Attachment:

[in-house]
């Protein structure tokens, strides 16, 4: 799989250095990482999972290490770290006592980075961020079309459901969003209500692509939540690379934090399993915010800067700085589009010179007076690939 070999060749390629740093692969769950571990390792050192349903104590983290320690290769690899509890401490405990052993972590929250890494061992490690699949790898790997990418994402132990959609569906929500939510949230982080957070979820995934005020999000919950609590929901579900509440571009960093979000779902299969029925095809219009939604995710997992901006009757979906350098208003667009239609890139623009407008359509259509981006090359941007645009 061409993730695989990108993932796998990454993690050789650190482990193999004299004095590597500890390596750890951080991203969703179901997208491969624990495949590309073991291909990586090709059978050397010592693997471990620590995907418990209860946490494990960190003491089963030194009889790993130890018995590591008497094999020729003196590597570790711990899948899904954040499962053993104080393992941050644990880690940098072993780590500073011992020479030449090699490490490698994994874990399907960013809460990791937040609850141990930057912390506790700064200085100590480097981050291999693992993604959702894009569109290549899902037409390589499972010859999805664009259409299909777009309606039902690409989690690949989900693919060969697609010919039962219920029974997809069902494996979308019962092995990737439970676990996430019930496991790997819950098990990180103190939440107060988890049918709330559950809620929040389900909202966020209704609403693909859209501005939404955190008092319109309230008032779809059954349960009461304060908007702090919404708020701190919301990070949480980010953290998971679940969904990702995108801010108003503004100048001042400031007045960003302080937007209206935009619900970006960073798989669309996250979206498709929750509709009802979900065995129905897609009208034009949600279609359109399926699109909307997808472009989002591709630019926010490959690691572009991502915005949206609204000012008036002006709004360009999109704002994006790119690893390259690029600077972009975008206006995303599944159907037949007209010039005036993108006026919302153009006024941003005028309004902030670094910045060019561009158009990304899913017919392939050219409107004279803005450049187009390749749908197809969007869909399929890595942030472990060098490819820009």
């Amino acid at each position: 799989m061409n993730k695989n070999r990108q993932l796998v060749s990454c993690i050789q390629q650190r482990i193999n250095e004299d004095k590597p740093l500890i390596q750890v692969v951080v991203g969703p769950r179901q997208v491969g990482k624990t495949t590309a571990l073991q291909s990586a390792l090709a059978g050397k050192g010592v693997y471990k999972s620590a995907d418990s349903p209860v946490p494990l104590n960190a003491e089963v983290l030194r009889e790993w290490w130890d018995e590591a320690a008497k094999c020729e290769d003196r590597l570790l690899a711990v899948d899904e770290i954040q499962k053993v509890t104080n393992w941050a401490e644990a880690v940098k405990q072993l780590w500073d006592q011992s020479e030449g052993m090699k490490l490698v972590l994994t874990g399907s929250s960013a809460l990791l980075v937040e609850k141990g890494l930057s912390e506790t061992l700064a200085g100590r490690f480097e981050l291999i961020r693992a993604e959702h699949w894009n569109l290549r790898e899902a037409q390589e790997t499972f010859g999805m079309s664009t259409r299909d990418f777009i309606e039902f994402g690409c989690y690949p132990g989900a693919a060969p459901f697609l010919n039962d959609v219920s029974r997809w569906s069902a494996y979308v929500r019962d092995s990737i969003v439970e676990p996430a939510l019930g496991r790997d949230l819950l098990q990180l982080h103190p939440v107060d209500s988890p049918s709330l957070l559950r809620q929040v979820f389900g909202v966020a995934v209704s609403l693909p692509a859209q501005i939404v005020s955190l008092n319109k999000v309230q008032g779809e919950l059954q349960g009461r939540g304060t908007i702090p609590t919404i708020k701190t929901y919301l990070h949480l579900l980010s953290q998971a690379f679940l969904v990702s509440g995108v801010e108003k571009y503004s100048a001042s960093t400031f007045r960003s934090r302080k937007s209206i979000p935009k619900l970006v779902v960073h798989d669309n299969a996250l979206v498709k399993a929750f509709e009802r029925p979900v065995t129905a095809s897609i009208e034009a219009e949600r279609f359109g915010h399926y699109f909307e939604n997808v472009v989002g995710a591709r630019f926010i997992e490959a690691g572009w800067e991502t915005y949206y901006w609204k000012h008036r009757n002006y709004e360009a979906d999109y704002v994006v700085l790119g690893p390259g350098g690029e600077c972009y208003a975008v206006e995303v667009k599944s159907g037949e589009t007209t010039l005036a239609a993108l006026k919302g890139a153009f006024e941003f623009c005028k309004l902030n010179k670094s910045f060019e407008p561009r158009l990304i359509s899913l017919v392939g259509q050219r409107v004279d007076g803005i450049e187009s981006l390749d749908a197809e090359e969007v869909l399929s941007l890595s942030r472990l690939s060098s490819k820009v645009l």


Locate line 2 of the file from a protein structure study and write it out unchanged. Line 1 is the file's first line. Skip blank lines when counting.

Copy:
């Protein structure tokens, strides 16, 4: 799989250095990482999972290490770290006592980075961020079309459901969003209500692509939540690379934090399993915010800067700085589009010179007076690939 070999060749390629740093692969769950571990390792050192349903104590983290320690290769690899509890401490405990052993972590929250890494061992490690699949790898790997990418994402132990959609569906929500939510949230982080957070979820995934005020999000919950609590929901579900509440571009960093979000779902299969029925095809219009939604995710997992901006009757979906350098208003667009239609890139623009407008359509259509981006090359941007645009 061409993730695989990108993932796998990454993690050789650190482990193999004299004095590597500890390596750890951080991203969703179901997208491969624990495949590309073991291909990586090709059978050397010592693997471990620590995907418990209860946490494990960190003491089963030194009889790993130890018995590591008497094999020729003196590597570790711990899948899904954040499962053993104080393992941050644990880690940098072993780590500073011992020479030449090699490490490698994994874990399907960013809460990791937040609850141990930057912390506790700064200085100590480097981050291999693992993604959702894009569109290549899902037409390589499972010859999805664009259409299909777009309606039902690409989690690949989900693919060969697609010919039962219920029974997809069902494996979308019962092995990737439970676990996430019930496991790997819950098990990180103190939440107060988890049918709330559950809620929040389900909202966020209704609403693909859209501005939404955190008092319109309230008032779809059954349960009461304060908007702090919404708020701190919301990070949480980010953290998971679940969904990702995108801010108003503004100048001042400031007045960003302080937007209206935009619900970006960073798989669309996250979206498709929750509709009802979900065995129905897609009208034009949600279609359109399926699109909307997808472009989002591709630019926010490959690691572009991502915005949206609204000012008036002006709004360009999109704002994006790119690893390259690029600077972009975008206006995303599944159907037949007209010039005036993108006026919302153009006024941003005028309004902030670094910045060019561009158009990304899913017919392939050219409107004279803005450049187009390749749908197809969007869909399929890595942030472990060098490819820009």